Fourth, some journalists think, or are led to believe, that academics are difficult interviewees. In my own journalistic experience, academics were not by any means the worst kind of people to interview. There are inarticulate, confusing, shy, evasive, or grumpy interviewees in every occupation. Most academics are very enthusiastic about their work, and are happy to talk about it. The interviewer just needs to show up prepared, demonstrate some interest in the subject, and not be afraid to ask for more details or explanations. Trust me, most academics would sooner spend time clarifying what they’ve said rather than see horrific errors in an article about their work.
And finally, there are relatively limited opportunities in the media for academics, and for other kinds of experts, to participate in discussions where they have a reasonable chance to contribute something meaningful. I’ve watched people I know being interviewed on Crossfire-type TV screamfests, and it made me cringe. Academics may not want to participate in these sorts of media opportunities – and it’s not because they don’t have well-supported opinions or useful information. It’s because that type of media participation does nothing to improve anyone’s understanding of a topic. Why bother?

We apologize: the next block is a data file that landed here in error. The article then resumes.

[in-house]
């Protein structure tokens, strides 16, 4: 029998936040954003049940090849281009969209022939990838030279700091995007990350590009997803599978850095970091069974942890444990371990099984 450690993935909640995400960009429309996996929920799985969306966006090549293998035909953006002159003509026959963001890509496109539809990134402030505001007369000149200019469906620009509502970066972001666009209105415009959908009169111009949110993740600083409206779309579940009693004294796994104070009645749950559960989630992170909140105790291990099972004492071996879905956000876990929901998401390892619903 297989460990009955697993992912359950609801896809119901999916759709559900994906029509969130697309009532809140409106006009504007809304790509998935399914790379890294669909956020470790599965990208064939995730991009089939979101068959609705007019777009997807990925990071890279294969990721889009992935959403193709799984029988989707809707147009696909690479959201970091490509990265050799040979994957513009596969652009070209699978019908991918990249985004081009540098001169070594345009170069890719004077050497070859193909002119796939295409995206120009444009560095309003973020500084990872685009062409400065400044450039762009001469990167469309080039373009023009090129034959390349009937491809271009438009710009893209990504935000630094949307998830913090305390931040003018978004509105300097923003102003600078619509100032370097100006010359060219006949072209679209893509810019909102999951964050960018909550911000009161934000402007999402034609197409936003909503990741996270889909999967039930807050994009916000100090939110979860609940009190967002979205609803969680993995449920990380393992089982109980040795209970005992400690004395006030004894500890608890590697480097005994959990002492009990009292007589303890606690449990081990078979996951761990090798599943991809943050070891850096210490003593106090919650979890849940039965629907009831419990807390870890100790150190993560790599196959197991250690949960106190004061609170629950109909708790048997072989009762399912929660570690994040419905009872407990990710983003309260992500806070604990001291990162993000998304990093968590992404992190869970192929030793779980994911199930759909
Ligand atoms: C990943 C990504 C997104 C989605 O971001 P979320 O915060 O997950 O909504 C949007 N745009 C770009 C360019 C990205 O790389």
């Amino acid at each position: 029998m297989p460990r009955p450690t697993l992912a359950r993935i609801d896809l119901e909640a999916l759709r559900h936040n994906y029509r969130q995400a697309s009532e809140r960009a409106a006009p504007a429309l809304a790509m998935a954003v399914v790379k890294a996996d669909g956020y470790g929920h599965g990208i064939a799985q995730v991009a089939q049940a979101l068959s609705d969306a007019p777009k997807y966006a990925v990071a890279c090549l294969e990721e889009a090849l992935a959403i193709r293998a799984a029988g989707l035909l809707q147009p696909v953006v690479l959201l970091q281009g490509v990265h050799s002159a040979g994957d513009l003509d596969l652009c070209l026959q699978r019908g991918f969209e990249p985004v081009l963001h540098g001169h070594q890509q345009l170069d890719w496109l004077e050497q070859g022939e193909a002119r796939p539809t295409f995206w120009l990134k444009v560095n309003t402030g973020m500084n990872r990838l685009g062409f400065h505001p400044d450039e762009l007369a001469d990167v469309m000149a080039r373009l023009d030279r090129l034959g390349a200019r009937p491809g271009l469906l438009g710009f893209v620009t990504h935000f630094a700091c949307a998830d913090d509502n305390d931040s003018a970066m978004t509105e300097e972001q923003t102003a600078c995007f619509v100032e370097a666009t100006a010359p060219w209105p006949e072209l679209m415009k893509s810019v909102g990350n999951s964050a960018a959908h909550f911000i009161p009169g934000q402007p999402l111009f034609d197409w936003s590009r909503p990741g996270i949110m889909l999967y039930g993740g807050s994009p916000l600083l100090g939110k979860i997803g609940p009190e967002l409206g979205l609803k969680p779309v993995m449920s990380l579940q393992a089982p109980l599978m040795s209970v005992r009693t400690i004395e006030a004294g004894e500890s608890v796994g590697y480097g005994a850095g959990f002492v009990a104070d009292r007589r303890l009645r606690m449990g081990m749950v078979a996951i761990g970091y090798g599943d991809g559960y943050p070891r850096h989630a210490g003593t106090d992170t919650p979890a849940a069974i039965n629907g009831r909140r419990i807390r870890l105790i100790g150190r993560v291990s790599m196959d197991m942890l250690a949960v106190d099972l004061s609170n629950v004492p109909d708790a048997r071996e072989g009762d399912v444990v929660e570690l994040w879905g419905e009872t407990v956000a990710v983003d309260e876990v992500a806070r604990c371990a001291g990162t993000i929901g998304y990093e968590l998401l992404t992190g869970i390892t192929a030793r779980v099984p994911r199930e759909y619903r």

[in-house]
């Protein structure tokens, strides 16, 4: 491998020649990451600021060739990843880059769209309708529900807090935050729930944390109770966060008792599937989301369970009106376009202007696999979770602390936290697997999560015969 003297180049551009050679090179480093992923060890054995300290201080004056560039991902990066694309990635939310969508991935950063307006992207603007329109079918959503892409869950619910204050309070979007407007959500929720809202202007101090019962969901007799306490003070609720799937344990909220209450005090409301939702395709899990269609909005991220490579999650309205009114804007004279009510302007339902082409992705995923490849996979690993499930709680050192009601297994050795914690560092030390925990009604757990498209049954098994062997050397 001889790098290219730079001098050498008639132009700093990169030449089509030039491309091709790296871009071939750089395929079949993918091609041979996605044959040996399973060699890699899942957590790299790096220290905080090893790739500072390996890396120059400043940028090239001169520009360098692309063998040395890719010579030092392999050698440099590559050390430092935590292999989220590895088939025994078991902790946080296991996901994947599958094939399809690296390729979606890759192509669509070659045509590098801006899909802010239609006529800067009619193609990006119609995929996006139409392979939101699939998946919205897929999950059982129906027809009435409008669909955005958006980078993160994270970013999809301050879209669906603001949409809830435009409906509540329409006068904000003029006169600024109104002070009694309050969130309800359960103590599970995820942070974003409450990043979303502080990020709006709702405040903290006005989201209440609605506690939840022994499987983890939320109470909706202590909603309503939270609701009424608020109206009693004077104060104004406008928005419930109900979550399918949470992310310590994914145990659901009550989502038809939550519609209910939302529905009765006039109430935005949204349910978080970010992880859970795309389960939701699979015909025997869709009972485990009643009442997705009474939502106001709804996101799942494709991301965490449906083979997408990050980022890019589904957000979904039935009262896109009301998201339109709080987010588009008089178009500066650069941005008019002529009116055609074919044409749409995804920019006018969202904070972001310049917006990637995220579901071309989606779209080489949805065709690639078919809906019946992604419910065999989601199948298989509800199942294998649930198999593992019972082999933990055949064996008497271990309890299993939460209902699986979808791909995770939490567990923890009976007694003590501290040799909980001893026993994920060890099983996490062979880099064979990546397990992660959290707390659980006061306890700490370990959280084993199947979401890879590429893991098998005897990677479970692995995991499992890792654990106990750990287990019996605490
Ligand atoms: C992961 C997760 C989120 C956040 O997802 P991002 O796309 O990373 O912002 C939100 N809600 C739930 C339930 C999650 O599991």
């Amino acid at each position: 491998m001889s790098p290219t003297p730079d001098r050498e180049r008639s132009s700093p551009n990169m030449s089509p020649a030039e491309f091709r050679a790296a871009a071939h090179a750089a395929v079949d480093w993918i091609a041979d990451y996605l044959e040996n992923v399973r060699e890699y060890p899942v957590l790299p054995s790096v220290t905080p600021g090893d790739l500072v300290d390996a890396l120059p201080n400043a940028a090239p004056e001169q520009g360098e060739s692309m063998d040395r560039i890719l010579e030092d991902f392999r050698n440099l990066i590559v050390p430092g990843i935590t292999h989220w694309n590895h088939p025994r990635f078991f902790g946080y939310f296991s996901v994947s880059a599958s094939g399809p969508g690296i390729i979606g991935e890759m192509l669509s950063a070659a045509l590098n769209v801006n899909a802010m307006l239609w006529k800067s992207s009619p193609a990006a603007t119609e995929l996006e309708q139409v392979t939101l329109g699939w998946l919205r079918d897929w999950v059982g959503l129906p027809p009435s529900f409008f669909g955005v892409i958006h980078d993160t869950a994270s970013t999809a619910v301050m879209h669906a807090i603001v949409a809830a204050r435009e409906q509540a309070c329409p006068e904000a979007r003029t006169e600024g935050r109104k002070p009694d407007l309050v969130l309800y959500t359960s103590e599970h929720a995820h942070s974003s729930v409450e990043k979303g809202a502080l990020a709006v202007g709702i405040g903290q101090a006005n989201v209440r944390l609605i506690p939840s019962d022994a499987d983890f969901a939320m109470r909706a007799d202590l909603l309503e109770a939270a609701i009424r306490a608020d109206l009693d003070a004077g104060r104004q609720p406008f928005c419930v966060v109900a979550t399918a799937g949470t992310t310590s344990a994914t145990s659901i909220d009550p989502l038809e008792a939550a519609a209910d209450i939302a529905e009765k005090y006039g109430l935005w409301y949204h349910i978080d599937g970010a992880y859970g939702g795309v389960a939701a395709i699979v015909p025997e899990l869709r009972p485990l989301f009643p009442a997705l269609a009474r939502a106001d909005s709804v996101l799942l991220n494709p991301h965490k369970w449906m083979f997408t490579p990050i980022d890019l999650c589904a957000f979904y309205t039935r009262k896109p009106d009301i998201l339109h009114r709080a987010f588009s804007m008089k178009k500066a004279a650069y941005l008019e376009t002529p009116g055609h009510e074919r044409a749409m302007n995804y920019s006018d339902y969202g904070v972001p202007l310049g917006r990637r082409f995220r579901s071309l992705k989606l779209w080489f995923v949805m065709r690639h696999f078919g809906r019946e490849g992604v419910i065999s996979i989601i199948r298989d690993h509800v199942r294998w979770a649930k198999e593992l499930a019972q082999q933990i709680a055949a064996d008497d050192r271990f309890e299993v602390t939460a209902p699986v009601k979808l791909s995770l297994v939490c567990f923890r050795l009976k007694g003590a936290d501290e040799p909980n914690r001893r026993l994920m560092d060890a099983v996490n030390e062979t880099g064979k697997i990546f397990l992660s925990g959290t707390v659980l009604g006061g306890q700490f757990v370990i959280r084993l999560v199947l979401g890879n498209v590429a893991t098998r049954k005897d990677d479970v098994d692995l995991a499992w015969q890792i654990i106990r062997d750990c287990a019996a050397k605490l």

It’s a shame that Kristof published such a poorly researched and weakly argued article. But it’s especially sad that Kristof criticized academics for their alleged intellectual isolation, while not saying a word about the media’s role in reinforcing that isolation. If Kristof thinks that academics are stuck in ivory towers, he might want to think about how his own industry helps keep them there.